The intermodal container may be referred to by other names such as a box, ISO Container, high-cube container, sea can, freight container, conex box, and container. These units are made from standardized reusable steel. They offer efficient and safe and secure storage for transporting materials all over the globe via a global containerized intermodal freight system.
"Intermodal" is a term which refer to the container that can be moved between one kind of transport to another. Intermodal can refer from a ship to truck or ship to rail, without having to unload and reload the contents of the container. Several of the container lengths which have a unique ISO 6346 reporting mark on them vary from 8-feet or 2.438 m to 17.07m or 56 feet. These units are as high as 2.438 m or 8feet to 2.9 m or 9 feet, 6 inches. It is estimated that there are around 17 million intermodal containers in the world of different types to suit a range of cargoes.
These containers could be transported by freight train, semi-truck trailer and container ship. They can also travel numerous distances without having to be unpacked. At container terminals, they are transferred between modes by container cranes. Usually a reach-stacker is utilized to transfer from a flat-bed truck to a rail car. These units are secured during transportation by a range of "twistlock" points located at each corner on the container.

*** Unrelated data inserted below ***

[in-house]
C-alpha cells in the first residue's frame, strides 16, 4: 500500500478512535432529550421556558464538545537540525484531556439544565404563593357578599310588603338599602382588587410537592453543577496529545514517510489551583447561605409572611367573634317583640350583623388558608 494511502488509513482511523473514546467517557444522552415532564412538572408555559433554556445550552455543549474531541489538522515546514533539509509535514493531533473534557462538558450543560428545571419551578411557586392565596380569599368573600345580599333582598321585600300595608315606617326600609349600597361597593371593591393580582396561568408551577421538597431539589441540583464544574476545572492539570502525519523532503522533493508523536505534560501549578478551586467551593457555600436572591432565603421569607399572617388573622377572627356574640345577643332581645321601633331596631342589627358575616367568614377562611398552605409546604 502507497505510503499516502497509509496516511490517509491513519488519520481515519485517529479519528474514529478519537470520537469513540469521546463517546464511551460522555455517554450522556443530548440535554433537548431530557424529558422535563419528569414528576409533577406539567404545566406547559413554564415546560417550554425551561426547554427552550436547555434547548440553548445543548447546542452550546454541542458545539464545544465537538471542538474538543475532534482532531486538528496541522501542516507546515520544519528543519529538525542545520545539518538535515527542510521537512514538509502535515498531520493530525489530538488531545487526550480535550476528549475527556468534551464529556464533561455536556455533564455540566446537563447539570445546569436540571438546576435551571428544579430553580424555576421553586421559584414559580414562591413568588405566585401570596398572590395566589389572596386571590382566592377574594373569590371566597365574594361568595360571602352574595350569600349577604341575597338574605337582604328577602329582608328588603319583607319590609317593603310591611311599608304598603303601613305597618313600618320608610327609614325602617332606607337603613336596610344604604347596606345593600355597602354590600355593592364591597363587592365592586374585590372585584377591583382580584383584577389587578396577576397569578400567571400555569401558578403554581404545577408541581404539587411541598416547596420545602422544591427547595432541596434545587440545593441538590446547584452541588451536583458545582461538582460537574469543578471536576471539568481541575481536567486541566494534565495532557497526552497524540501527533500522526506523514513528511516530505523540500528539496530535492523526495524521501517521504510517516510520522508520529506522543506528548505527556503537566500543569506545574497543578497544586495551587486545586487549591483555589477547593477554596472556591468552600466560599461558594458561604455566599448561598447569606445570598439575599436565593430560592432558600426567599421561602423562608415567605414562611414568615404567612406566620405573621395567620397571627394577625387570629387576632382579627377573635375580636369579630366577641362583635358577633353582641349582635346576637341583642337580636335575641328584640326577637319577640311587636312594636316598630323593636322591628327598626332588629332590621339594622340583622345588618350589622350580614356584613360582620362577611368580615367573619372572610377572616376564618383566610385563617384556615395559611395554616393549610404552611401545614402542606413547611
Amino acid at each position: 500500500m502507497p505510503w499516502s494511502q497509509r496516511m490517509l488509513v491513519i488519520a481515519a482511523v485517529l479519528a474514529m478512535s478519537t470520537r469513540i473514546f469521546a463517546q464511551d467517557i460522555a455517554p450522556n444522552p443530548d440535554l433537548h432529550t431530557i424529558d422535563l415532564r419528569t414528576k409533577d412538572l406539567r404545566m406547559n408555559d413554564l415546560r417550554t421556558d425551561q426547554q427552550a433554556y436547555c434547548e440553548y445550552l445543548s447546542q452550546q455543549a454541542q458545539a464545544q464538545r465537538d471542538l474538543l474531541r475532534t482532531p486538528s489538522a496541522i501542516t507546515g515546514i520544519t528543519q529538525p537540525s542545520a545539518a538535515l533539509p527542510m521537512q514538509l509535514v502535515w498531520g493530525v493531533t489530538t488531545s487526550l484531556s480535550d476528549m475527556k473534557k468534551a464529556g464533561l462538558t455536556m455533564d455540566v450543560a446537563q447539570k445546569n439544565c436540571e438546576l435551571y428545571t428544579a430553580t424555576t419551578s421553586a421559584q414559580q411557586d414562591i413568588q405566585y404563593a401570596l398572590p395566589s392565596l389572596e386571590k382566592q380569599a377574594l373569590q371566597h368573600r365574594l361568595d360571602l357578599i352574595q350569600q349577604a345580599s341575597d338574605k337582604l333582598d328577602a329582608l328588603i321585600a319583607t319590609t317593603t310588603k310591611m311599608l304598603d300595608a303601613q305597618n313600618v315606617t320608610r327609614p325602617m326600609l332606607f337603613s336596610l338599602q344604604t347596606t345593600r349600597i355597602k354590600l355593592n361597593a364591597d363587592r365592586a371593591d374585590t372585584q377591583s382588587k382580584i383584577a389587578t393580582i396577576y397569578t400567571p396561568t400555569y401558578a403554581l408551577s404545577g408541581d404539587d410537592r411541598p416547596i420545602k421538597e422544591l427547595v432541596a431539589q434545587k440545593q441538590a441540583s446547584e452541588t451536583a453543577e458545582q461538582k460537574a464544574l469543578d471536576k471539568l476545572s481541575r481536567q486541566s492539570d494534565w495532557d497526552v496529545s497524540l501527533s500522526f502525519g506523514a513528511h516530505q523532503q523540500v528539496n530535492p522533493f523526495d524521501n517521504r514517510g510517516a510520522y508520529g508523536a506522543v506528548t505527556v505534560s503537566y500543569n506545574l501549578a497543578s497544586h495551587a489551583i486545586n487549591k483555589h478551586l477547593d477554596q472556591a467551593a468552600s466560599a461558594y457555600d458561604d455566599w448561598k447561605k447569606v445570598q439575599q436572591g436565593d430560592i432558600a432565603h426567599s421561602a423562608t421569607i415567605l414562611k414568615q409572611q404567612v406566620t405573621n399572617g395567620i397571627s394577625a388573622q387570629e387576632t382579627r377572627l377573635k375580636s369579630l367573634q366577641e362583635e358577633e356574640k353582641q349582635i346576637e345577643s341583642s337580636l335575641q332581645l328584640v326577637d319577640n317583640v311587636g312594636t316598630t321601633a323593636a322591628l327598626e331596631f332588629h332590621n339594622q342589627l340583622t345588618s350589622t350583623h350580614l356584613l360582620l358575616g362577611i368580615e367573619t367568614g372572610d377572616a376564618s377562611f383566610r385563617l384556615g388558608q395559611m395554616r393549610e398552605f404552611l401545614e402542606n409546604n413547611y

In order to manage to containers identification and tracking, each and every container is outfitted with a BIC code or bin identification code painted directly on the outside of the box. These models are capable of lifting things ranging around 20 to 25 tonnes.
For transport on rails, the container may be carried on flatcars or on well cars. Well cars have been designed particularly for use by intermodal containers. They can accommodate double-stacked containers safely and efficiently. The loading gauge of a rail system may actually limit the particular modes of the shipment and the types of container shipment. For example, the smaller loading gauges that are usually found in European railroads will just handle single-stacked containers. In certain nations such as the UK, there are certain sections of the rail network which cannot accommodate high-cube containers, unless they can utilize well cars only.
These containers are made sturdy enough to last through the many travels across extreme distances. These containers are reused by businesses and are able to transport large amounts of cargo. These containers are responsible for moving numerous of the objects we rely on everyday around the globe.